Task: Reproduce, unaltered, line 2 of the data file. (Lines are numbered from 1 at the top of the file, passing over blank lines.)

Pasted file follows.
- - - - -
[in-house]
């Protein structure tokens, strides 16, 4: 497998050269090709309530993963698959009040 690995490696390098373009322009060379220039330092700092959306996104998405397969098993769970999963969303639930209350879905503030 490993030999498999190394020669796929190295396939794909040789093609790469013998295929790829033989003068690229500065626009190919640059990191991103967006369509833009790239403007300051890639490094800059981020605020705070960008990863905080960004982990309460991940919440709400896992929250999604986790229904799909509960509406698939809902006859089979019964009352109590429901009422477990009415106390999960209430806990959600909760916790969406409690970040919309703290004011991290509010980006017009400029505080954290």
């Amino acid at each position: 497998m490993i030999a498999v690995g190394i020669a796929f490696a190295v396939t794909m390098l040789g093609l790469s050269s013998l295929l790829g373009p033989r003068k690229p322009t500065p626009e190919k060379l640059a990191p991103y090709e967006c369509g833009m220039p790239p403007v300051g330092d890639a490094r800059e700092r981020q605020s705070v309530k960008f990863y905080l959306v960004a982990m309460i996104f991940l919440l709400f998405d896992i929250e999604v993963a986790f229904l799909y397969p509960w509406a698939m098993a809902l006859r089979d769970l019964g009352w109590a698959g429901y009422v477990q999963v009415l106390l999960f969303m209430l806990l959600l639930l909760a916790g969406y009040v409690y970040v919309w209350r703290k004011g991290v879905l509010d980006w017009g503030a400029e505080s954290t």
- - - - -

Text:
């Protein structure tokens, strides 16, 4: 497998050269090709309530993963698959009040 690995490696390098373009322009060379220039330092700092959306996104998405397969098993769970999963969303639930209350879905503030 490993030999498999190394020669796929190295396939794909040789093609790469013998295929790829033989003068690229500065626009190919640059990191991103967006369509833009790239403007300051890639490094800059981020605020705070960008990863905080960004982990309460991940919440709400896992929250999604986790229904799909509960509406698939809902006859089979019964009352109590429901009422477990009415106390999960209430806990959600909760916790969406409690970040919309703290004011991290509010980006017009400029505080954290």